The FBI is investigating the travel and lavish lifestyle of the Ohio House of Representatives, Cliff Rosenberger. In this video, Rosenberger's choice for the next speaker, Rep. Ryan Smith, R-Bidwell, weighs.

COLUMBUS – Under investigation by the FBI for its luxurious lifestyle, Ohio House Speaker Cliff Rosenberger resigned on Tuesday for the night, effective May 1.

"This research has the potential to be very demanding and intensive, and could take months or even years to resolve," he said in a statement. "Ohioans deserve elected leaders who can devote their full attention to (legislate) …

" I take this step with full confidence in my final claim. "

The FBI's interest in Rosenberger, one of the Ohio's most powerful politicians, from their travels around the world to their use of a donor's luxury condo, several people informed about the investigation told The Enquirer.

As speaker, the Clinton County native has taken advantage of The advantages of the office to the maximum A review of Monday's Enquirer detailed his trip, which included from Europe to Israel, from Los Angeles to Boston, and often his travels were paid for with other people's money, instead of With his salary of $ 100,798, he often rubbed shoulders with lobbyists on trips.

FBI agents are also investigating Rosenberger's intimate relationship with Ginni Ragan, a GOP donor for a long time. 36 years old, from Clarksville, he rented a luxury condo in downtown Columbus. The speaker did not say how he paid the rent, and state law does not require him to disclose it.

Rep. Kirk Schuring, Rosenberger's deputy, said he was not sure if the FBI investigation of Rosenberger included citations from House GOP or any of its members.

More: FBI Investigator in the Ohio House of Representatives Luxurious Lifestyle, Including Travel with Lobbyists

More: From England with the granddaughter of Churchill to Normandy, free: Ohio Speaker's Journey

& # 39; How do you read on the cover? & # 39;

Among the leading republican legislators, Rosenberger's love of travel was unrivaled. Schwing said he follows a simple guide when considering whether to accept free travel: "How do you read on the cover of the newspaper?"

Rosenberger's fall from power was incredibly fast. News of the FBI investigation broke on Friday night. After The Enquirer's review of his trip and an Enquirer report on Tuesday detailing the scope of the FBI investigation, Rosenberger told House Republicans he would resign.

After an emotional resignation before the assembly on Tuesday night, Rosenberger slipped out of the Riffe Center in Columbus, which has most of the offices of the House of Representatives, avoiding a group of reporters waiting.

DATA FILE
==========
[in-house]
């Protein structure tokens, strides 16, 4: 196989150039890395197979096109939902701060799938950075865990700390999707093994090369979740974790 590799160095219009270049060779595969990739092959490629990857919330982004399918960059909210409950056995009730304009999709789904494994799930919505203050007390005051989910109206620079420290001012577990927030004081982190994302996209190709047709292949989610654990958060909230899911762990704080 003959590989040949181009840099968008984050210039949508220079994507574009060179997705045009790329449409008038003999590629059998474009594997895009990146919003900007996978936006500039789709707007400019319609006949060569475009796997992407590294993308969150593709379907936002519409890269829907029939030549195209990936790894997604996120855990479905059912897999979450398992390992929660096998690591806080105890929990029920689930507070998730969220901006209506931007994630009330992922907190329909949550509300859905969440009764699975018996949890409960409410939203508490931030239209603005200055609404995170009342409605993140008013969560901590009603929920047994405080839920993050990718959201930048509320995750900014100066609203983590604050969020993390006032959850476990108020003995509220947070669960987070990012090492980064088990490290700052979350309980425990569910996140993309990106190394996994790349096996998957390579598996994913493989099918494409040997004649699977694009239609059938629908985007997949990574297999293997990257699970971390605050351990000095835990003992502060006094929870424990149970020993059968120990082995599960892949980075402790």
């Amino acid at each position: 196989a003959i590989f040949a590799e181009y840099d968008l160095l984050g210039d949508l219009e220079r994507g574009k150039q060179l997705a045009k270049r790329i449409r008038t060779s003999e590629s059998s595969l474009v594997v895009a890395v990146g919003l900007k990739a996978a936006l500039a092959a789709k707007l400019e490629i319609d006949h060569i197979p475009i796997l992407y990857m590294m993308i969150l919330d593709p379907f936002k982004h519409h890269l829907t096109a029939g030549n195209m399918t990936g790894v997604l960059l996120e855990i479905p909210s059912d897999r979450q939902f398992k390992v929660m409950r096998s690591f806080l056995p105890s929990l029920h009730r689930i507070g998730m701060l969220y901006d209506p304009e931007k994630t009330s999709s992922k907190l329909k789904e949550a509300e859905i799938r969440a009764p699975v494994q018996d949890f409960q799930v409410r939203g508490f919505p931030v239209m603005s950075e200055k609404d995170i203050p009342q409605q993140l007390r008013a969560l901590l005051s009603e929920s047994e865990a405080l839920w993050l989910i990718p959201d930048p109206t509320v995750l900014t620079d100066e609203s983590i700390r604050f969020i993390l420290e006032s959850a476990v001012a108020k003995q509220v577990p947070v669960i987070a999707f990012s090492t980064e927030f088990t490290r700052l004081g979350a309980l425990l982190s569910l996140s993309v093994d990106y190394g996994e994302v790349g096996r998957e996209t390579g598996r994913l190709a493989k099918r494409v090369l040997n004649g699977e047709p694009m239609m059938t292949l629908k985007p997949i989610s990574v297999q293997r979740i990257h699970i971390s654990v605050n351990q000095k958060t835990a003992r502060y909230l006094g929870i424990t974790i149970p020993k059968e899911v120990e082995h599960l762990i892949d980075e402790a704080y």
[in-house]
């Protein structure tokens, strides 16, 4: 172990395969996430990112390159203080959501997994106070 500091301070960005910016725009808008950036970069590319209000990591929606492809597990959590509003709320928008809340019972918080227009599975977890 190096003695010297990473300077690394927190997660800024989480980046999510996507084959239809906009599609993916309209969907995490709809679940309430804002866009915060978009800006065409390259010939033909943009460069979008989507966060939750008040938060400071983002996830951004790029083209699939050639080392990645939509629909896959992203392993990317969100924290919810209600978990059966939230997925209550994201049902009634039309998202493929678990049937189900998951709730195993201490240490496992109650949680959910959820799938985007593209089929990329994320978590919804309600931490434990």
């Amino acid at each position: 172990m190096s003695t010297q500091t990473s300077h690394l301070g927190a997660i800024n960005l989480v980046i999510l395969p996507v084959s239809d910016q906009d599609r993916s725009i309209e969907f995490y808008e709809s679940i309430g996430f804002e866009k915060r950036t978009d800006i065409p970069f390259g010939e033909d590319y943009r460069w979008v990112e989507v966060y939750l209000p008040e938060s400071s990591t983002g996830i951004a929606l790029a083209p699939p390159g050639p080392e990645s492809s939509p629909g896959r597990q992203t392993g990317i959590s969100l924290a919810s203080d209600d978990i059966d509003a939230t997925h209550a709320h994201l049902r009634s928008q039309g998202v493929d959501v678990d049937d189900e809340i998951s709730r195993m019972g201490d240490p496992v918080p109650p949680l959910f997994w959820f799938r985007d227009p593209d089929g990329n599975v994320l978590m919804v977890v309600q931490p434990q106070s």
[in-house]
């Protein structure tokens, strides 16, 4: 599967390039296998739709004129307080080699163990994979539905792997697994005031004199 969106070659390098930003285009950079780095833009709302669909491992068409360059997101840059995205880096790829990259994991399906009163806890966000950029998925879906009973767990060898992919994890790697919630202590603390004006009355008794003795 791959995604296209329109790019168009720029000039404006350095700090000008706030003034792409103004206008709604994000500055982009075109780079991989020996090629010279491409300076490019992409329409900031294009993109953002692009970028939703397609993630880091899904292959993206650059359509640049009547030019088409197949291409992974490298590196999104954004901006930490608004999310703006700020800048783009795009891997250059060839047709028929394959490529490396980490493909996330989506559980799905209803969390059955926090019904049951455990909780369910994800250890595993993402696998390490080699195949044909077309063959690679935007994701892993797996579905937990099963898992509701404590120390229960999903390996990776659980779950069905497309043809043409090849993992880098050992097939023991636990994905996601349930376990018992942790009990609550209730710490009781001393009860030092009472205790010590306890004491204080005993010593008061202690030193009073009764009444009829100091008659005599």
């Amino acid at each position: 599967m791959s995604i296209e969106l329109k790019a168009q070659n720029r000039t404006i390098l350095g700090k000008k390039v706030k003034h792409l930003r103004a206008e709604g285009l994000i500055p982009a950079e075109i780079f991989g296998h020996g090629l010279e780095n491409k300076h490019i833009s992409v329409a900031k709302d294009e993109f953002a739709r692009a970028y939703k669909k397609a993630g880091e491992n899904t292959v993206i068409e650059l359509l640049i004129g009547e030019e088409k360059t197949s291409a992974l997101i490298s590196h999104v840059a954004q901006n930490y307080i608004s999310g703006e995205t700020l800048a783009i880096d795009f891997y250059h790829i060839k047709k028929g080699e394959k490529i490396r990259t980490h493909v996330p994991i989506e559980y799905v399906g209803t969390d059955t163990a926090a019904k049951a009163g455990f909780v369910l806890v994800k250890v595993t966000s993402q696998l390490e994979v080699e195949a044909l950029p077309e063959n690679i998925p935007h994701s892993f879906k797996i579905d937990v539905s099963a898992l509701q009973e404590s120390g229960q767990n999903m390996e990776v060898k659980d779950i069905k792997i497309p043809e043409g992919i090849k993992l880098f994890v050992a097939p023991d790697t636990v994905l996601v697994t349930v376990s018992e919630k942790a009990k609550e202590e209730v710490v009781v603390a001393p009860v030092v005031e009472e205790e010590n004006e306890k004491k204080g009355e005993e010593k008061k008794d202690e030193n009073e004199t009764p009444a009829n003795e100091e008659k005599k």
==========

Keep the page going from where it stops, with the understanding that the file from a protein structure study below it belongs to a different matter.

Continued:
Legislators who left the caucus meeting thought of Rosenberger's free fall.

Rosenberger's allies were already defending his legacy .

"I have no concern about your trip," said Rep. Bill Seitz, of R-Green Township. The political arm of the GOP House, he added, "raised more money than he had ever raised before during his speech, and we have elected more Republican representatives than ever before under his spokesperson – by definition, that is called success."

An unpleasant race for the replacement of Rosenberger

Schuring, R-Canton, will become a speaker until the House chooses a new one, probably shortly after Rosenberger officially resigns. That person will serve until the end of 2018.

Rosenberger had a limited term of office in late 2018, and Republicans in the House of Representatives were already involved in an unpleasant race for his replacement. The main candidates: Rep. Ryan Smith, R-Bidwell, a friend and ally of Rosenberger, and the representative Larry Householder, R-Glenford, who served as president of the House from 2001 to 2004.

The chief himself Family knows something about the FBI investigations. In 2004, the FBI investigated allegations that Householder and collaborators exchanged legislation for campaign contributions. In 2006, the US Department of Justice UU He closed the case and said that no criminal charges were justified. Householder returned to the Ohio House in 2017 after serving as auditor of Perry County.

The contest to be the next speaker will intensify, with some trying to link Smith to the problems of Rosenberger and others warning of the return of the problems of heads of family. Smith will try to hold the Rosenberger coalition together, and Householder will try to cheat the representatives for their efforts.

The race may continue after the November elections, when the majority party will vote again for a leader, this time for a period of two years. finished. Smith and Householder already backed different Republican candidates in some House primaries across the state, each hoping to win votes for their speaker careers.